• For all the abovementioned reasons, we are convinced this project will have important implications in: 1) elucidating critical interconnections between DNA repair pathways, 2) improving the basic understanding of the composition, regulation and function of the alt-EJ pathway, and 3) facilitating the development of new synthetic lethality-based chemotherapeutics for the treatment of HRD tumours. (europa.eu)
  • Upon recognition, signaling pathways are activated and lead to the expression regulation of genes such as cytokines, chemokines and antimicrobials by transcription factors [ 4 ]. (biomedcentral.com)
  • this assay can be coupled to automated high-throughput small interfering RNA screens in order to characterize cellular signaling pathways involved in the up- or down-regulation of infection. (jove.com)
  • Initially found to regulate the synthesis of the capsular polysaccharide in E. coli ( 11 ), the response regulator RcsB was also shown to activate osmCp1 , a σ S -independent promoter of the multistress-responsive gene osmC . (asm.org)
  • Expression of the pel and psl genes is coordinated by the global regulator RetS ( 11 ). (pnas.org)
  • This reciprocal relationship between biofilm formation and TTSS expression has implicated RetS as a regulator of bacterial behavior during infection. (pnas.org)
  • CrgA is a transcriptional regulator that is involved in the switch of bacterial adhesion to intimate adhesion through downregulation of capsule, pilC1 , and pili ( 3 , 4 ). (asm.org)
  • The LysR-type transcriptional regulator, VirR, is involved in the regulation of the vapA gene. (biomedcentral.com)
  • In addition, we found the induction of H3K27ac mark to overlap with the binding of one of the NF-kB members and key regulator of the innate immune response, RELA, following LPS sensing. (biomedcentral.com)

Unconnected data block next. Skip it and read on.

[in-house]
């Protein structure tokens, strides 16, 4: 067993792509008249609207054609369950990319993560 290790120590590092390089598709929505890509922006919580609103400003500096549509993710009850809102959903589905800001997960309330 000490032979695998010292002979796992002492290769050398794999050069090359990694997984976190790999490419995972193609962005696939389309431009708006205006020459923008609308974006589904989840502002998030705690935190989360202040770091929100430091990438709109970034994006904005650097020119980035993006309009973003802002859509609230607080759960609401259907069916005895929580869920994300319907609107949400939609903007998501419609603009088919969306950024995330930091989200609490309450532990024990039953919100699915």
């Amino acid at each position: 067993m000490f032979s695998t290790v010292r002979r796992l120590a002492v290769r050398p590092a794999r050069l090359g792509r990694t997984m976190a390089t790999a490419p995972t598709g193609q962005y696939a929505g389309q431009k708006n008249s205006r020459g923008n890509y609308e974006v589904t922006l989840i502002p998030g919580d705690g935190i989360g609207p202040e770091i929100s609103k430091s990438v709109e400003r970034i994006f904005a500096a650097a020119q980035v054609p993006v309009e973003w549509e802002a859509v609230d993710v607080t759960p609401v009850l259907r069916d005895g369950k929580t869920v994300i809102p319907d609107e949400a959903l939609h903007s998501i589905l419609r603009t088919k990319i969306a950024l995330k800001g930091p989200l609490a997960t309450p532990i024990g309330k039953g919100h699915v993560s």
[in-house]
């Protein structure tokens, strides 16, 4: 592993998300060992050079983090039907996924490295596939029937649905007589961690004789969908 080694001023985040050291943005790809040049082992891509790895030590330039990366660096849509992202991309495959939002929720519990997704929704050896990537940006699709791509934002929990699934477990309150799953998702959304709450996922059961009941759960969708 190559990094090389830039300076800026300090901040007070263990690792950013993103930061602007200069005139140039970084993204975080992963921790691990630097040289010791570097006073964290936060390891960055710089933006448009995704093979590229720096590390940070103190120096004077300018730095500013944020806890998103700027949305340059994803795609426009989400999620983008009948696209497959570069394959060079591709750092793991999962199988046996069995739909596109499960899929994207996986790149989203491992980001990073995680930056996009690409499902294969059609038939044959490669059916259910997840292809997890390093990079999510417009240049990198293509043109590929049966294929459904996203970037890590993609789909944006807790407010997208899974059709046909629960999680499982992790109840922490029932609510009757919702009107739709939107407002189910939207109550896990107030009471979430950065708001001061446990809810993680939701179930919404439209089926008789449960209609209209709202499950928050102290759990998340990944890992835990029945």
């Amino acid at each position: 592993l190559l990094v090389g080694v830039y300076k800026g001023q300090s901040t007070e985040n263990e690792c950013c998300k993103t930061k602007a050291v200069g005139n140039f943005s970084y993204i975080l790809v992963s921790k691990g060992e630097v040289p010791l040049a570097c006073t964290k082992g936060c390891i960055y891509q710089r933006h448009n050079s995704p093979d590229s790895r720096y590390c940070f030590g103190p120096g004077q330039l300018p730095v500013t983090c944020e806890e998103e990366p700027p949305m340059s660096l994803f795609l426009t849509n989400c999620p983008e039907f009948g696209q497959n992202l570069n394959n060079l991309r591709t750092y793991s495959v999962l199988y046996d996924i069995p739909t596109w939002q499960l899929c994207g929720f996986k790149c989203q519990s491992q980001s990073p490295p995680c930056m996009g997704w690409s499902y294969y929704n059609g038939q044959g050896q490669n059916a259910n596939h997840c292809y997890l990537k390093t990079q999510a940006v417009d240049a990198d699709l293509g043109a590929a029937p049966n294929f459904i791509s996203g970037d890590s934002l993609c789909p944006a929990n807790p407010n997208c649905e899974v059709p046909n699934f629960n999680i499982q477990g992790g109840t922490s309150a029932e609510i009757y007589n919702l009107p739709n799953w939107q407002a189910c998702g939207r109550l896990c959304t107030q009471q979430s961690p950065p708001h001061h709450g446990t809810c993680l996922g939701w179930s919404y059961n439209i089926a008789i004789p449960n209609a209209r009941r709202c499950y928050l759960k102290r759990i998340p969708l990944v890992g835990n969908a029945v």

• Under nitrogen-depletion conditions, GlnR controls the expression of many genes involved in nitrogen assimilation, including the msmeg_0432 gene encoding NnaR, the homologue of a nitrite/nitrate transport regulator from Streptomyces coelicolor . (nature.com)
  • Among these, we identified a novel negative GSR feedback regulator, termed NepR2, on the basis of gene reporter assays, phenotypic analyses, and biochemical assays. (nature.com)
  • Interestingly however, we found that the GSR is transcriptionally linked to the regulation of motility and biofilm formation via the single domain response regulator SdrG and GSR-activating histidine kinases. (nature.com)
  • Cul4 (CulD in Dictyostelium ) has been implicated in the ubiquitination of various chromatin components, including the transcription factor c-Jun, the cell cycle regulator E2F, and the DNA replication licensing factor CTD1 ( 46 ), and is involved in developmental regulation in plants, including light response ( 5 , 49 , 50 ). (asm.org)
  • A few bacterial strains which are able to aerobically grow on tetralin as the only carbon and energy source have been isolated ( 44 ). (asm.org)
  • Accordingly, the binding ability to laminin was 3.8- to 6.6-fold higher in these strains (P≤0.001). (pubmedcentralcanada.ca)
  • By contrast, scpB transcript levels and fibronectin binding ability were similar in the three groups of strains. (pubmedcentralcanada.ca)
  • the increased lmb gene expression observed in CC19 serotype III strains with IS 1548 may play a role in their ability to cause neonatal meningitis and endocarditis. (pubmedcentralcanada.ca)
  • Identification of distinct mutations involving the same gene at the Lps locus in two different hyporesponsive inbred mouse strains strongly supports the hypothesis that altered Tlr4 function is responsible for endotoxin tolerance. (rupress.org)
  • PCR amplification using these oligonucleotides showed that these genes were present in all tested meningococcal strains (Table 1 ). (asm.org)
  • Recently a study on marine Synechococcus strains detected differences in their genomic TF content related to environmental adaptation, but so far the effect of environmental parameters on the content of TFs in bacterial communities has not been systematically investigated. (biomedcentral.com)
  • Comparison of host responses to different Listeria strains is also an effective way to identify bacterial virulence factors that may serve as potential targets for antibiotic therapy or vaccine design. (jove.com)